Richard Moross started MOO with little more than an innovative idea and a burning desire to be his own boss. Since its first incarnation – the rather unfortunately named Pleasure Cards – MOO has gone from strength to strength, and thanks to the support of our customers, is now one of the leading companies based in Silicon Roundabout (the UK’s version of the Valley).
Naturally, Richard is a huge fan of entrepreneurialism, and his background in product innovation and fearlessness in business make him a perfect judge for the MOO Awards.
How and when did you first come up with the idea for MOO?
I was in bed, and I couldn’t sleep. At the time I was working as a strategic planner for a big design company, which was great. I often had ideas but it’s really difficult to force the agenda of a company when you’re not the one who runs it. I let my mind wander to product ideas that I could successfully bring to the market – my version of counting sheep. At that point, I wasn’t even considering the idea of profit or business – it was all about the product. That’s when I came up with the idea to reinvent the business card.
Why have you decided to be a judge in this year’s awards?
Well, it would have been a little churlish to turn it down. But in all seriousness, nothing could make me more excited than the project of discovering, nurturing and being inspired by a brand new entrepreneur, who’s hungry for success. That’s how I was, and still am, and it’s incredibly rewarding. The idea behind the MOO Awards was to give a helping hand to people just starting out, because that’s when you really need it.
Which companies or people are you most inspired by?
I think that the drive to start a new business is based on a strong emotion, whether that emotion is anger, revenge, frustration, or love for a product. So I’m not sure any one person or company inspires me as much as I’m inspired by the emotions that lead people to make those kinds of decisions. I started MOO when I was working as a design planner, and couldn’t get my ideas heard. My frustration at my position pushed me towards creating my own company.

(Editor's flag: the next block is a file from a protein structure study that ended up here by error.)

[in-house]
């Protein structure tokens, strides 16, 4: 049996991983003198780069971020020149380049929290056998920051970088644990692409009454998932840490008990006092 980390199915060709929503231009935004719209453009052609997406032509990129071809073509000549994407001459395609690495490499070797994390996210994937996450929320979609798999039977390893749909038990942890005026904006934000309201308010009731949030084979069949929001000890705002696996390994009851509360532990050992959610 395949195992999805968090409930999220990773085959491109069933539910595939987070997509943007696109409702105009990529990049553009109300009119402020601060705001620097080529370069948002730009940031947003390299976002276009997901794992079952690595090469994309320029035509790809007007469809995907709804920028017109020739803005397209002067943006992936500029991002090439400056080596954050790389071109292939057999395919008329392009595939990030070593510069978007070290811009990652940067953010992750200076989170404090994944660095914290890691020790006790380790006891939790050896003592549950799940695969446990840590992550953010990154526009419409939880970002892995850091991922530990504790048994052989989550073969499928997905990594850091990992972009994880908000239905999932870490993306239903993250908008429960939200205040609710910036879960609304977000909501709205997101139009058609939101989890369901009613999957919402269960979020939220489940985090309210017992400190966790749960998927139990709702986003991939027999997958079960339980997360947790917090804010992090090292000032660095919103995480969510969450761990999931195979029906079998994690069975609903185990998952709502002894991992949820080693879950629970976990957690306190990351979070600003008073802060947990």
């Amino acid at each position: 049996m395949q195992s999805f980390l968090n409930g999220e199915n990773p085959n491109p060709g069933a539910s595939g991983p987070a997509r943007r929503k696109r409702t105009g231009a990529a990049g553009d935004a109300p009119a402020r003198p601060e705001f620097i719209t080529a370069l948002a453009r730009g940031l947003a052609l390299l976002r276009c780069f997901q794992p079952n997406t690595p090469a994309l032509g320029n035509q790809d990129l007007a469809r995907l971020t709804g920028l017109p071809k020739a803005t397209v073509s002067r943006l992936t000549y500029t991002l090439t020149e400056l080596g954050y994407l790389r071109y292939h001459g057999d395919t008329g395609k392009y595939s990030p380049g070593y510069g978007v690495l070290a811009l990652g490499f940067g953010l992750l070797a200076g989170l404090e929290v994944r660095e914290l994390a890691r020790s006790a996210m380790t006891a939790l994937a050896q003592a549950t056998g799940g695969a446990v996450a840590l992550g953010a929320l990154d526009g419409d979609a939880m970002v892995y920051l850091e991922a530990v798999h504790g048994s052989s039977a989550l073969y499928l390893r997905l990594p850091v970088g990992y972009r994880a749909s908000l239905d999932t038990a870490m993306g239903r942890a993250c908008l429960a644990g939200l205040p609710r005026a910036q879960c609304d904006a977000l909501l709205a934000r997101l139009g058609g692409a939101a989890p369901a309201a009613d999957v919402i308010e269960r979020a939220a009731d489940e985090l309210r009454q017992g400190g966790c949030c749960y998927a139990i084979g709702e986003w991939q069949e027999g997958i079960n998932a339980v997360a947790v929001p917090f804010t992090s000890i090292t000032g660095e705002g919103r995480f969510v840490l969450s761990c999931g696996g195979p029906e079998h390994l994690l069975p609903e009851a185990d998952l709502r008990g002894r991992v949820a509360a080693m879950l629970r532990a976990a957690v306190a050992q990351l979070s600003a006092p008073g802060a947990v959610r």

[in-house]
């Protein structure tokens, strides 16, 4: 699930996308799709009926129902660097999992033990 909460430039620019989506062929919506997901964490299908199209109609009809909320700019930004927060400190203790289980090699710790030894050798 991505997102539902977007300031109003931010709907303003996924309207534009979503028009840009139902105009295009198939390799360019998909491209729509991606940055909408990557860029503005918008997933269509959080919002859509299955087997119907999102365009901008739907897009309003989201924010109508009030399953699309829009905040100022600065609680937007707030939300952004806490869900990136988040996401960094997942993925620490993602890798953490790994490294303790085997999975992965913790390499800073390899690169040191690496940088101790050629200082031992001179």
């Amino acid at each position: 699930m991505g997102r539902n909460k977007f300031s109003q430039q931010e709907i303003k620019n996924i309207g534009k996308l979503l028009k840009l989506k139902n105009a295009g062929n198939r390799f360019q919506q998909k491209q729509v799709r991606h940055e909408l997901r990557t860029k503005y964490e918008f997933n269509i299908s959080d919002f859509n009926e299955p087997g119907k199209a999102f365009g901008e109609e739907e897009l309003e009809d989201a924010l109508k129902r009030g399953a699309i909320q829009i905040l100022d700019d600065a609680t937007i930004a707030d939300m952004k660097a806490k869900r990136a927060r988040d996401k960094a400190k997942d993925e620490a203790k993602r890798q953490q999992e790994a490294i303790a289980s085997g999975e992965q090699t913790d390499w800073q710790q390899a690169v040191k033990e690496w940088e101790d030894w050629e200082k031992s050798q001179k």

What do you think you’d be doing if you weren’t doing what you do now?
I always wanted to do my own thing, and I was excited by the idea of being my own boss, so I’m pretty confident that I would be working for myself one way or another. I love product and design, so I’d like to think I’d have invented (or more likely, improved) something awesome and innovative, like a flying car, or rocket powered shoes, or anything from Back to the Future.
What’s the first thing you’re going to do when you’re done answering these questions?
Continue to wade through my giant mountain of emails, go to meetings, forget to eat lunch, and berate myself for not being able to come up with a way to add more hours to the day.
Fancy your chances at impressing our CEO with your entrepreneurial skills and ideas? Enter the MOO Awards!
Truly enjoyed reading about Richard Moross and how he got started. Our company was started by entrepreneurial co-founders who have similar stories of inspiration and drive. We’re in the SMB market, and like MOO, also market to others in the same space. Principals of our company have purchased Moo products and were impressed with the quality. We’d like to be able to do business with Moo. If interested, please contact me. Thank you!
We love innovation and use MOO business cards for networking meetings and have a different photo on the back of each card, which really engages the new people we’re meeting in our business. They can see photos of the people receiving donations to charity from Probate Sales Office after a probate sale. This gives them evidence that we really do give 10% of our fees to charity and it livens up a networking meeting and gives people something to talk about instead of just business. We believe that every picture tells a story and a great story will make a business more memorable than a business card that is blank on the back. http://www.probatesalesoffice.co.uk
Waiting to hear who the moo awards nominees are…is like a kid waiting at the top of the stairs at the crack of dawn on Christmas. Richard, we’re eager to see who you and the judges choose as the most inspirational and witnessing the sweet kick-in-the-pants designs of others. fingers (and toes and scarves) crossed!
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